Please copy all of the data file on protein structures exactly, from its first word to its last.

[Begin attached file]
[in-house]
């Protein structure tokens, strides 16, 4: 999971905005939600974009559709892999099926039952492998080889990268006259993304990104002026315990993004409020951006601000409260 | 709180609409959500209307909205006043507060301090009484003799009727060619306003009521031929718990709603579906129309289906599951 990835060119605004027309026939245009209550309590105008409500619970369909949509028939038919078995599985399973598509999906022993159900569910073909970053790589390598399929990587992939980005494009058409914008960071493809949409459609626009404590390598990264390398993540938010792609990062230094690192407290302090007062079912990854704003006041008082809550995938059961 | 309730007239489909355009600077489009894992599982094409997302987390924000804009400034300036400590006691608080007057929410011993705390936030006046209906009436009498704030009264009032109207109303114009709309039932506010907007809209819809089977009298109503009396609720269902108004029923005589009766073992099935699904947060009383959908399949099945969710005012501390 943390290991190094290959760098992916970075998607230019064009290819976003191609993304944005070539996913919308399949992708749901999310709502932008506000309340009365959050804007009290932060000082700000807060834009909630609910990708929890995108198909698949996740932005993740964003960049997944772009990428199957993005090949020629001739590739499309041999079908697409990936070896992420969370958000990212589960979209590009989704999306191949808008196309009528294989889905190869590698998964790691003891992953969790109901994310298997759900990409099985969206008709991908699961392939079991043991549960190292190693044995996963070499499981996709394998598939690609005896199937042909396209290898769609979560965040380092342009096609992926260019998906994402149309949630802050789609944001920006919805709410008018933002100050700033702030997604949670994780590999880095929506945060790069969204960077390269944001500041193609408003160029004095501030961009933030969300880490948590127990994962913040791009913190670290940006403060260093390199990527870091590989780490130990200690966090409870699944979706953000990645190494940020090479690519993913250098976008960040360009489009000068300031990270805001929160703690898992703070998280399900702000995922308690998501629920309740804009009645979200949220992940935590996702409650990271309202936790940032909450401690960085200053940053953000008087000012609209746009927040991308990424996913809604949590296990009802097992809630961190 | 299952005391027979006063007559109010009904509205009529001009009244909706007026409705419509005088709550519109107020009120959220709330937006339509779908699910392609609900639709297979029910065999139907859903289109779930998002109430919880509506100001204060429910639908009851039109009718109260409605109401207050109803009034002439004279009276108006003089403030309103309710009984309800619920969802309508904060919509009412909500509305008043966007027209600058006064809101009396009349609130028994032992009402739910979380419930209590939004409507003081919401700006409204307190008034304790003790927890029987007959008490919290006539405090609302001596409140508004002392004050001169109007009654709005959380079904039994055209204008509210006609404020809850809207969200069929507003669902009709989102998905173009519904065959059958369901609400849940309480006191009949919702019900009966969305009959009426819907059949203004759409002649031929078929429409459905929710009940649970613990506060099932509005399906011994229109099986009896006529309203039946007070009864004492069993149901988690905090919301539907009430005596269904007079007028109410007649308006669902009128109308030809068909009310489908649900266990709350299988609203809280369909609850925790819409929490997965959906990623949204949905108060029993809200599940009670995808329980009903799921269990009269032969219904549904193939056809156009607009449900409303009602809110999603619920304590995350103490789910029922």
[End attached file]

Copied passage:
[in-house]
């Protein structure tokens, strides 16, 4: 999971905005939600974009559709892999099926039952492998080889990268006259993304990104002026315990993004409020951006601000409260 | 709180609409959500209307909205006043507060301090009484003799009727060619306003009521031929718990709603579906129309289906599951 990835060119605004027309026939245009209550309590105008409500619970369909949509028939038919078995599985399973598509999906022993159900569910073909970053790589390598399929990587992939980005494009058409914008960071493809949409459609626009404590390598990264390398993540938010792609990062230094690192407290302090007062079912990854704003006041008082809550995938059961 | 309730007239489909355009600077489009894992599982094409997302987390924000804009400034300036400590006691608080007057929410011993705390936030006046209906009436009498704030009264009032109207109303114009709309039932506010907007809209819809089977009298109503009396609720269902108004029923005589009766073992099935699904947060009383959908399949099945969710005012501390 943390290991190094290959760098992916970075998607230019064009290819976003191609993304944005070539996913919308399949992708749901999310709502932008506000309340009365959050804007009290932060000082700000807060834009909630609910990708929890995108198909698949996740932005993740964003960049997944772009990428199957993005090949020629001739590739499309041999079908697409990936070896992420969370958000990212589960979209590009989704999306191949808008196309009528294989889905190869590698998964790691003891992953969790109901994310298997759900990409099985969206008709991908699961392939079991043991549960190292190693044995996963070499499981996709394998598939690609005896199937042909396209290898769609979560965040380092342009096609992926260019998906994402149309949630802050789609944001920006919805709410008018933002100050700033702030997604949670994780590999880095929506945060790069969204960077390269944001500041193609408003160029004095501030961009933030969300880490948590127990994962913040791009913190670290940006403060260093390199990527870091590989780490130990200690966090409870699944979706953000990645190494940020090479690519993913250098976008960040360009489009000068300031990270805001929160703690898992703070998280399900702000995922308690998501629920309740804009009645979200949220992940935590996702409650990271309202936790940032909450401690960085200053940053953000008087000012609209746009927040991308990424996913809604949590296990009802097992809630961190 | 299952005391027979006063007559109010009904509205009529001009009244909706007026409705419509005088709550519109107020009120959220709330937006339509779908699910392609609900639709297979029910065999139907859903289109779930998002109430919880509506100001204060429910639908009851039109009718109260409605109401207050109803009034002439004279009276108006003089403030309103309710009984309800619920969802309508904060919509009412909500509305008043966007027209600058006064809101009396009349609130028994032992009402739910979380419930209590939004409507003081919401700006409204307190008034304790003790927890029987007959008490919290006539405090609302001596409140508004002392004050001169109007009654709005959380079904039994055209204008509210006609404020809850809207969200069929507003669902009709989102998905173009519904065959059958369901609400849940309480006191009949919702019900009966969305009959009426819907059949203004759409002649031929078929429409459905929710009940649970613990506060099932509005399906011994229109099986009896006529309203039946007070009864004492069993149901988690905090919301539907009430005596269904007079007028109410007649308006669902009128109308030809068909009310489908649900266990709350299988609203809280369909609850925790819409929490997965959906990623949204949905108060029993809200599940009670995808329980009903799921269990009269032969219904549904193939056809156009607009449900409303009602809110999603619920304590995350103490789910029922």